Thursday, March 29, 2007

Gunfight at the DC corral

I wish I could find the picture that's on the front page of the SF Chronicle today; it's not on their online version, drat them. It shows House Speaker Nancy Pelosi in a sand-colored suit, striding through the halls of Congress, flanked on both sides men in dark-colored suits, slightly behind her. She looks fabulous, in the way that power can look fabulous. I swear it looks like those publicity stills you see for old Westerns with the sheriff/Henry Fonda in the middle surrounded by other B-list gunslingers. Whether or not the photographer meant to convey that iconography, it certainly is reminiscent of a showdown.

Strangely, the picture the Chronicle does have online makes Speaker Pelosi look old, tired, and somewhat bored. There's a hand blocking her face and she looks small compared to the men surrounding her. Just goes to show what a picture can convey.

Now, the truth of the matter...well, that's another thing entirely.

Tuesday, March 27, 2007

You can only do what you can do

This being my mantra against perfectionism. I saw it reflected this morning in a NY Times editorial on our policies in Iraq, written by Rory Stewart. A friend of mine raves about his book "The Prince of the Marshes and Other Occupational Hazards of a Year in Iraq," but at the moment I'm still catching up on the Best Political Writing of 2006.

Stewart's article begins "We must acknowledge the limits of our power and knowledge in Iraq, Afghanistan and elsewhere and concentrate on what is achievable. The question is not 'What ought we to do?' but 'What can we do?'" That seems eminently sensible.

But it is his closing sentence that blew my mind: "We have no moral obligation to do what we cannot do."

Of course, all of this begs the question of what is possible and what is achievable. That requires a great deal of self-knowledge--both humility to accept that I may not be able to do as much as I think, and also courage to accept that I may be able to do more than I would like. But it is still a revelation to take the moral obligation out of achieving what is not possible.

Along the same lines of a William Stafford poem I read in a literary magazine and have not found elsewhere that ends this way (or close to it):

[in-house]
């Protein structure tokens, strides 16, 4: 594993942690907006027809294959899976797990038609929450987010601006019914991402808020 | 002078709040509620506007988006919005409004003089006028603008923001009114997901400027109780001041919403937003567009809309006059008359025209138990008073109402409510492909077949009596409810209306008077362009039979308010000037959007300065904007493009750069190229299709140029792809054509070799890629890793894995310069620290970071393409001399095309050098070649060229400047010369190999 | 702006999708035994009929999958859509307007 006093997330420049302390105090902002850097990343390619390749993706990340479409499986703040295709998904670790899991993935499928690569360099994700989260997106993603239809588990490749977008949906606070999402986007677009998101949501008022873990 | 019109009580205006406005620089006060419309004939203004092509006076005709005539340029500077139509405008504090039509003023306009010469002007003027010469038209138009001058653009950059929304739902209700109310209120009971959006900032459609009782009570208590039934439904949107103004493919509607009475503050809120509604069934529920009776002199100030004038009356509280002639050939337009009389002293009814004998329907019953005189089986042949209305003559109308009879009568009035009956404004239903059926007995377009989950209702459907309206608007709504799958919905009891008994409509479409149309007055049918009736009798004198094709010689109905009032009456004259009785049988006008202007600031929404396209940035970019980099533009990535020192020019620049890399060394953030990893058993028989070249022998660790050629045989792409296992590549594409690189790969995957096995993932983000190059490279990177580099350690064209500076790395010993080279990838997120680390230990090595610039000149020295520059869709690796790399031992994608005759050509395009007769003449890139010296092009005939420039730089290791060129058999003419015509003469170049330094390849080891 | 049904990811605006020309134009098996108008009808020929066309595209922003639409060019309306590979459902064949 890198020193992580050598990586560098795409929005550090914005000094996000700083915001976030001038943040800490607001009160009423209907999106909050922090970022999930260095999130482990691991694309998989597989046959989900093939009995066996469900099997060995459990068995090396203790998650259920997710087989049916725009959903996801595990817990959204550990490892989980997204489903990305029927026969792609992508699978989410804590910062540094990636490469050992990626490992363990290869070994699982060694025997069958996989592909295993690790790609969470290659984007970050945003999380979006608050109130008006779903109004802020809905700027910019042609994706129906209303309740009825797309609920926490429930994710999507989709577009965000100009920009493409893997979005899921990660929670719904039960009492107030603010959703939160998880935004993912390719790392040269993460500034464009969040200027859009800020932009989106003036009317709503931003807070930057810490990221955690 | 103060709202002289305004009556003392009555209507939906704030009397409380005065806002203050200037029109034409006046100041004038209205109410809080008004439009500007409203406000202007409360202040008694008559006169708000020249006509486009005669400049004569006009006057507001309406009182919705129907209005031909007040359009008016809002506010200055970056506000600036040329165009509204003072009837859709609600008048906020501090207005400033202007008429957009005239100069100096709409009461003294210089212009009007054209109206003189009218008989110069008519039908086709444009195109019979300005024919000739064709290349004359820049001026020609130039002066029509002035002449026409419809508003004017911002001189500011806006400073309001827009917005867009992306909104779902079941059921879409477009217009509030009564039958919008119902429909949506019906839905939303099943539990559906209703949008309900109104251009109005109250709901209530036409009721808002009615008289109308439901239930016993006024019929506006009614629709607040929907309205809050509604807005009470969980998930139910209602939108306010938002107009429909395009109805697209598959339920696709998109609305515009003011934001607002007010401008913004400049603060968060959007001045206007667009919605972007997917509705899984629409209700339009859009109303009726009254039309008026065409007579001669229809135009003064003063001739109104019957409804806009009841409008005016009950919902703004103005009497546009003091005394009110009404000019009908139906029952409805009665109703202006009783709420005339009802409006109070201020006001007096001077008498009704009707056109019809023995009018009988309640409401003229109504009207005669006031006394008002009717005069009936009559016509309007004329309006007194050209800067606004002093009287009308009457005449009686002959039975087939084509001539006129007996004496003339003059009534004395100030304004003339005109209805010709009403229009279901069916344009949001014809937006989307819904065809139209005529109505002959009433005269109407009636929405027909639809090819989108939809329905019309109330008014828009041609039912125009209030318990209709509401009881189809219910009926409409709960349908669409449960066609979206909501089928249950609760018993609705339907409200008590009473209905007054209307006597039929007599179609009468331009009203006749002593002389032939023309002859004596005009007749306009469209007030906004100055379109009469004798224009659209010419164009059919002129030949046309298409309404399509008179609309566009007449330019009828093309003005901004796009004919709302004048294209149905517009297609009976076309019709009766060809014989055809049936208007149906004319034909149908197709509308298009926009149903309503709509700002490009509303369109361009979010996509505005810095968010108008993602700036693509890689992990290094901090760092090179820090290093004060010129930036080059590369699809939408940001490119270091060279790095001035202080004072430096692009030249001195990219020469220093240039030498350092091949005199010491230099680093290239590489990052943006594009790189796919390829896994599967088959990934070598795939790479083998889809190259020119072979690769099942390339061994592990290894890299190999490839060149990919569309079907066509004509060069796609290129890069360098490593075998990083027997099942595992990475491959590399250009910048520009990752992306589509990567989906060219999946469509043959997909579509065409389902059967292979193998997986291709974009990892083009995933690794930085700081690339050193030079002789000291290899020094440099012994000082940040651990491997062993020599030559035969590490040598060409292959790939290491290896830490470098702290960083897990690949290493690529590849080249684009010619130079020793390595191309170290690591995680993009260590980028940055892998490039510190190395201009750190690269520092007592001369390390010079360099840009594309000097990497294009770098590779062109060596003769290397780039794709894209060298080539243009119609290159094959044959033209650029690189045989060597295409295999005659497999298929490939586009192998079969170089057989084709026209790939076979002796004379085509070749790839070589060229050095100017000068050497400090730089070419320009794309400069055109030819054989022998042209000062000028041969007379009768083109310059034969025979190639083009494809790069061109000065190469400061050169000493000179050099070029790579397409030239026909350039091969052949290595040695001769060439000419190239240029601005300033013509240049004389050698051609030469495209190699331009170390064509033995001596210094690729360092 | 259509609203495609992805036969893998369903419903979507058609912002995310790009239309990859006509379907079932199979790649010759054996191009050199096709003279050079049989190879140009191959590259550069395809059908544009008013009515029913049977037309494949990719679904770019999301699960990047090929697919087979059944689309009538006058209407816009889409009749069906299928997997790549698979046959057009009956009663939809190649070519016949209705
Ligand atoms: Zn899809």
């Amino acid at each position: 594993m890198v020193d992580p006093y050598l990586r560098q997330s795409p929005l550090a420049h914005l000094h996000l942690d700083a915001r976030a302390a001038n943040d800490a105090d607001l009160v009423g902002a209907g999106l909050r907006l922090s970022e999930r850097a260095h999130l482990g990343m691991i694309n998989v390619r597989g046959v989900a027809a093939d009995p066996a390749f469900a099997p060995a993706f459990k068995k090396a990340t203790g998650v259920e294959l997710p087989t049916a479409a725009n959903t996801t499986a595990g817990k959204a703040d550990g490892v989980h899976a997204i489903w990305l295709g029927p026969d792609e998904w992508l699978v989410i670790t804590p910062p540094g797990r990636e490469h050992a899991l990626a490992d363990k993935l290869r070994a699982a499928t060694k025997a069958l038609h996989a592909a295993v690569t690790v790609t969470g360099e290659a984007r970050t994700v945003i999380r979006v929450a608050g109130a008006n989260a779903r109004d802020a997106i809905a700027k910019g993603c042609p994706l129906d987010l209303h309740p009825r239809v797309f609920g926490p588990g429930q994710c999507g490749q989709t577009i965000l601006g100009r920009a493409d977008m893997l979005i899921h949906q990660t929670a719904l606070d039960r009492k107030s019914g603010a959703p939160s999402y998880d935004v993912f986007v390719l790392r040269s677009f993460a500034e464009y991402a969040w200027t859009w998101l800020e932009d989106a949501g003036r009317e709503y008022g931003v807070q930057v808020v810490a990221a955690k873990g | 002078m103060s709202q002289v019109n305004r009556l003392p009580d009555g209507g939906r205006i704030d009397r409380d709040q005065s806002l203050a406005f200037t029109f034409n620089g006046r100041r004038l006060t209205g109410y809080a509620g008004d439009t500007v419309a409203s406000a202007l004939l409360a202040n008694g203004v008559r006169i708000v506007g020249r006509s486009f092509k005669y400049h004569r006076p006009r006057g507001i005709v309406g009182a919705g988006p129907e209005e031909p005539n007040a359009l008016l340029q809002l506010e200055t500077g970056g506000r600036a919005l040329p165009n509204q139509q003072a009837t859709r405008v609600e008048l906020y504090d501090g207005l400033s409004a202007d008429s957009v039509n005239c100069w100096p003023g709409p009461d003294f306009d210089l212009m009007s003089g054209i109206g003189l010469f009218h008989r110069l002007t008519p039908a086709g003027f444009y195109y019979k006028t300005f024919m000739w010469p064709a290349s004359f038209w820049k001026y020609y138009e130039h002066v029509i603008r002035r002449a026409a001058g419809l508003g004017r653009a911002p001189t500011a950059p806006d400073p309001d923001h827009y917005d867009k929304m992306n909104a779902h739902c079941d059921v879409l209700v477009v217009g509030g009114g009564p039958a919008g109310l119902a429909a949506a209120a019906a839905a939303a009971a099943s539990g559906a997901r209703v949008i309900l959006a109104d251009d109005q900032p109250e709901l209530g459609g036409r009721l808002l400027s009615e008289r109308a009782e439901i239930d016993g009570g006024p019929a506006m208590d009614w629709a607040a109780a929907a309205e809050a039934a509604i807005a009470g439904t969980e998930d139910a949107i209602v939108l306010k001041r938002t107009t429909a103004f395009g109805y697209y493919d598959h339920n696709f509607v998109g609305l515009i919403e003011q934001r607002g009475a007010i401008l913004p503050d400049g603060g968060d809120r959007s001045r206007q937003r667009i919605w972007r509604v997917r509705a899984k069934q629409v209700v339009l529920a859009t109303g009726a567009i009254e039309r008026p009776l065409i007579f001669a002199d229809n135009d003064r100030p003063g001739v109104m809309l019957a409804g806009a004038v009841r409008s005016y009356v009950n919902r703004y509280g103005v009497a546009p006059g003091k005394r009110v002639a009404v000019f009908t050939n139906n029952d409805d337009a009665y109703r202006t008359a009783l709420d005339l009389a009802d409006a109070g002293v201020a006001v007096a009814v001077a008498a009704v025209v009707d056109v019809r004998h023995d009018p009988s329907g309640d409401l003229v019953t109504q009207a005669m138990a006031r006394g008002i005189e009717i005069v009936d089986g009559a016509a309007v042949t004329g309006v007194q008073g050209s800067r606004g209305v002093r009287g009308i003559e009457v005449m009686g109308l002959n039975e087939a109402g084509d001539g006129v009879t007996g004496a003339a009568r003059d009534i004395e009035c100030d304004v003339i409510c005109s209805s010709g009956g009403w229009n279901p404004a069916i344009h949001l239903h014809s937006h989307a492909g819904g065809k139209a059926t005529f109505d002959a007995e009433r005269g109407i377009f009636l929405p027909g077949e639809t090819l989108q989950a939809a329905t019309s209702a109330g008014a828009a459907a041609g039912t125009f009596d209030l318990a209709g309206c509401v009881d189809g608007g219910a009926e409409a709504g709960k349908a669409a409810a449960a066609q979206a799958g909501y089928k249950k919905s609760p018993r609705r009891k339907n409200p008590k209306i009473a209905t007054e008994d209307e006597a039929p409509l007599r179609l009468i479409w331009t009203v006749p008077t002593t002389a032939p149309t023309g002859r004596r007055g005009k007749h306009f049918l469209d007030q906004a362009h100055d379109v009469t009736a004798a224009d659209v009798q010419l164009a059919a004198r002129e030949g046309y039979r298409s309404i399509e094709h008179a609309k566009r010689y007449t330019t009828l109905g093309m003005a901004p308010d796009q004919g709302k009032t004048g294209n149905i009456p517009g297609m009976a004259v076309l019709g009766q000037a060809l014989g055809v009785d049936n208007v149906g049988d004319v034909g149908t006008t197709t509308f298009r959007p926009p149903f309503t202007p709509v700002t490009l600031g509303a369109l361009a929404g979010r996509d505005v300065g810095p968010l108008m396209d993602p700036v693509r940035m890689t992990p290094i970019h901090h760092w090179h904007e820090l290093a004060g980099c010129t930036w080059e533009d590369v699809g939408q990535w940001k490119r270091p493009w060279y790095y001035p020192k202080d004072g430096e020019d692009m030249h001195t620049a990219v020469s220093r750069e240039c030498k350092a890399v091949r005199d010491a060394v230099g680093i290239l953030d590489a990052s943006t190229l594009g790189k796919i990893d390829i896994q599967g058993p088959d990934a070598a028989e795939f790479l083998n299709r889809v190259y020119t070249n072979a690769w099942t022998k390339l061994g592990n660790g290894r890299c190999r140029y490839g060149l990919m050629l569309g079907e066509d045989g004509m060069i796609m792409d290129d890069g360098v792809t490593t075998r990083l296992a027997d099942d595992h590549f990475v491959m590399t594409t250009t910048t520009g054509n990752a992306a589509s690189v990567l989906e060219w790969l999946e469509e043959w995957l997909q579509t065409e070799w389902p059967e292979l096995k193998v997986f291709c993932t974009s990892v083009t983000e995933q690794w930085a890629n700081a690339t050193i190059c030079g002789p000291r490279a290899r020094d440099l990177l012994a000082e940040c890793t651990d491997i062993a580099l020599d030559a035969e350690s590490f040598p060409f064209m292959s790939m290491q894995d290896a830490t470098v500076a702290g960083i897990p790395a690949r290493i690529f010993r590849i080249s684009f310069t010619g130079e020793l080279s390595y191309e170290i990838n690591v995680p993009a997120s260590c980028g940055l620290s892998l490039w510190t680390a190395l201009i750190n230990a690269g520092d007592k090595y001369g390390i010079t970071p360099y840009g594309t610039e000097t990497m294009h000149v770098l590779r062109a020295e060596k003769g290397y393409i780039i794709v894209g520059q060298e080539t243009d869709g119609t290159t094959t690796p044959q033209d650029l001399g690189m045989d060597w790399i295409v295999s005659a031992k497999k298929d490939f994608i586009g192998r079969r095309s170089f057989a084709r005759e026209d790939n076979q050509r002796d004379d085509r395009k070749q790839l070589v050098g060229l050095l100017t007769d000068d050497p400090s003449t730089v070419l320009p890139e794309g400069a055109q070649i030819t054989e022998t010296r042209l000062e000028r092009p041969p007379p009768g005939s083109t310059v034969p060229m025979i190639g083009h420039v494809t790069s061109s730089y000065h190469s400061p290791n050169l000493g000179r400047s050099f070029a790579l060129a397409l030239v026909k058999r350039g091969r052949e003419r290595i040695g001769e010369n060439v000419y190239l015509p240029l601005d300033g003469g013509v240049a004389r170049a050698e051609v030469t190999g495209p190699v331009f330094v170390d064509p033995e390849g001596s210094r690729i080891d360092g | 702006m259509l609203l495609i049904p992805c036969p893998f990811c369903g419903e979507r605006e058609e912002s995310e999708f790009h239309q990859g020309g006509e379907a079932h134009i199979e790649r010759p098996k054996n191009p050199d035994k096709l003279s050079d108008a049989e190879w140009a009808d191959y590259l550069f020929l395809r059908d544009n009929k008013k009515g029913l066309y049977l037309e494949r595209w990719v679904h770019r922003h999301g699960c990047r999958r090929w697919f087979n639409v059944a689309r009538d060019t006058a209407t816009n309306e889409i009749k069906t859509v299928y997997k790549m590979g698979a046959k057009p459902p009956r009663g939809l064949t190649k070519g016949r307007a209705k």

After you've done what you can, you just have to wait. That's the way the trees do it, and the rocks and the stars.

I'll need to think about all this some more as I drink some overdone jasmine tea.

Uninformed opinions on current events

Still thinking about the Edwards family, as if I had any say in the matter, and have finally decided that it's none of my business whether they should or should not continue in the presidential race. My job as a voter is to decide for whom to vote based on what I know and what I learn. Which means I'd better pay more attention to people's positions, even though it's so much less fun than speculating on how and why the Edwards decided to continue campaigning.

Monday, March 26, 2007

A true connoisseur

Having now looked up the spelling of "connoisseur" at (which was rather roundabout, since I looked it up via the thesaurus by typing in "expert"), I need now to pass along a quotation from Lord Champion of Pontypridd, mostly for his name, which I am not making up, who said, in reference to fish and chips wrapped in newspapers, "I am such a great connoisseur that I can tell the difference between the tang of the Beaverbrook Daily Express and the mellow flavor of the Times."

You may now return to more important things.

Tea in Seattle

I have returned from the rainy Northwest to the rainy Bay Area absolutely awash in fabulous Seattle tea. My friends there indulged me to a high degree, taking me to the Queen Mary Tearoom in the U district, a place with high levels of free-floating estrogen, sustained by caffeine and carbohydrates.

We had lunch accompanied by Golden Monkey tea, selected primarily for the name, although the tea descriptions spoke to the true tea snob. I'm sure there's a name for a tea sommalier, but I don't know what it is. I also wish at this point I were sure of the spelling of "connaisseur," but I am not. So I will simply say these descriptions were for those who actually have a good palate, and I am not one of those.